A controversial nominee again

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A controversial nominee again

 Candidates for ministerial posts undergo confirmation hearings this week. The highlight will be the one on Land Minister nominee Byeon Chang-heum. A hearing on Byeon was expected to be focused on the failures in the past housing policies and fresh measures under a new minister. But the slew of reports on him suggest the hearing may turn into a heated debate on his ethical standards.

Comments he made as president of the Seoul Housing & Communities Corp. (SH) under the Seoul Metropolitan Government, in 2016 shed a different light on the scholarly figure who had championed a social housing program for the poorer class. While ordering a public housing program, he said, “Poor people should cook at home and are crazy to eat outside” and “Tenants would gang up to demand parking spaces if we allow tenants with cars.”

After a young contract worker died while fixing a platform door in Guui Station on the Seoul subway, he said, “If he [the deceased] had been more careful, the city [Seoul administration] would not have to go through such hassle.” Such attitudes cannot meet President Moon Jae-in’s political slogan of putting “people first.”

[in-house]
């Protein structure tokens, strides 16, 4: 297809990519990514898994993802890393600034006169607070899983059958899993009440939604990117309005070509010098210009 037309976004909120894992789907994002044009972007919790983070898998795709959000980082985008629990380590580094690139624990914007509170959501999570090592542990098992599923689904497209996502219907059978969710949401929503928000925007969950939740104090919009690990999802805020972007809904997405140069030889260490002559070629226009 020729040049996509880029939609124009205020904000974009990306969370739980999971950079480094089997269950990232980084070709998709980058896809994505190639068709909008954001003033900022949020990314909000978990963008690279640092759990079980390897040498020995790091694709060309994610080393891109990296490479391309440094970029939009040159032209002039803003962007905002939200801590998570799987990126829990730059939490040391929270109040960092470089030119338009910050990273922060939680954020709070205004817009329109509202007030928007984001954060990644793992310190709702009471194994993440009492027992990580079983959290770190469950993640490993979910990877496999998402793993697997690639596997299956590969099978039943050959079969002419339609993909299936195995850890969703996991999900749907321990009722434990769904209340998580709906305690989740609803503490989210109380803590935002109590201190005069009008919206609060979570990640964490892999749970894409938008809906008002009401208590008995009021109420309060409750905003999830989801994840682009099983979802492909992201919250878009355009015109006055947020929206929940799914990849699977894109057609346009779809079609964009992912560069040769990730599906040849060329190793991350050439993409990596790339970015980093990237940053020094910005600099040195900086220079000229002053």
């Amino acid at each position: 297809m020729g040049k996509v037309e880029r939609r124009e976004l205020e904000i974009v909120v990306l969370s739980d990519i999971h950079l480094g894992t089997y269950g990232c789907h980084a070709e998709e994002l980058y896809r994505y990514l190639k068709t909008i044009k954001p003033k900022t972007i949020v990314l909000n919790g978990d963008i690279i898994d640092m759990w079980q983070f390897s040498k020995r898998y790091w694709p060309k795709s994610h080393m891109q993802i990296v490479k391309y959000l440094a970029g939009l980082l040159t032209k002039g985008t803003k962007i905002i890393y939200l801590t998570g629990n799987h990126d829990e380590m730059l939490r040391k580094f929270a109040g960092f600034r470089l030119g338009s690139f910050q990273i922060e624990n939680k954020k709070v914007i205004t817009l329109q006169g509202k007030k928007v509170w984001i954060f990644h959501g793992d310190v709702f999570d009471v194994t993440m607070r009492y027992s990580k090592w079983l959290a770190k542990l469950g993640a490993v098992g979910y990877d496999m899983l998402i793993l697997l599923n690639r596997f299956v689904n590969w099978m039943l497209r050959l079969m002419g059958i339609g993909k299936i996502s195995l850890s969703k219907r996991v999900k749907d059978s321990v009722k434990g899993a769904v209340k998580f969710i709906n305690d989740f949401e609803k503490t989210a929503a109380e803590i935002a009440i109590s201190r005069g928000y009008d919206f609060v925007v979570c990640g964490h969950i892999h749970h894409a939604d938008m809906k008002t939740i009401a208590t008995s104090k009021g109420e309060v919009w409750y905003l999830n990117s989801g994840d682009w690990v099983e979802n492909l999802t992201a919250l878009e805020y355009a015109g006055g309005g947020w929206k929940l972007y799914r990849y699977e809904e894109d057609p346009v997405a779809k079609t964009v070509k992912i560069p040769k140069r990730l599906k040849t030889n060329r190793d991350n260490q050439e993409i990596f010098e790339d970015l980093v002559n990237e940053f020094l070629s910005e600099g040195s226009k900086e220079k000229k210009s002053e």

The nominee is also accused of aiding solar panel business for a former activist and giving out senior jobs at SH to his acquaintances and friends. While criticizing wealth building through properties, he bought an apartment in Gangnam in southern Seoul, through mortgage.

The Blue House once again has been slack in screening candidates. The result is unsurprising as it entirely digs into a narrow pool of liberal figures. Byeon has been a fan of Moon’s policies, claiming current real estate measures are better than those in the past conservative governments. Byeon accompanied Moon on his tour of a public apartment even though he has not gone through a confirmation hearing. The market has already lost hope for any change in the real estate measures under a new minister.

Byeon is not the sole flaw in recent appointments made out of a restricted pool of talent. Vice Justice Minister Lee Yong-gu was hurriedly recruited even though he had been implicated in an altercation with a taxi driver in early November so that he could oversee a disciplinary hearing on Prosecutor General Yoon Seok-youl. If Moon sticks to candidates with questionable morality, credibility of his government will be undermined. The Blue House and ruling party must address these allegations.
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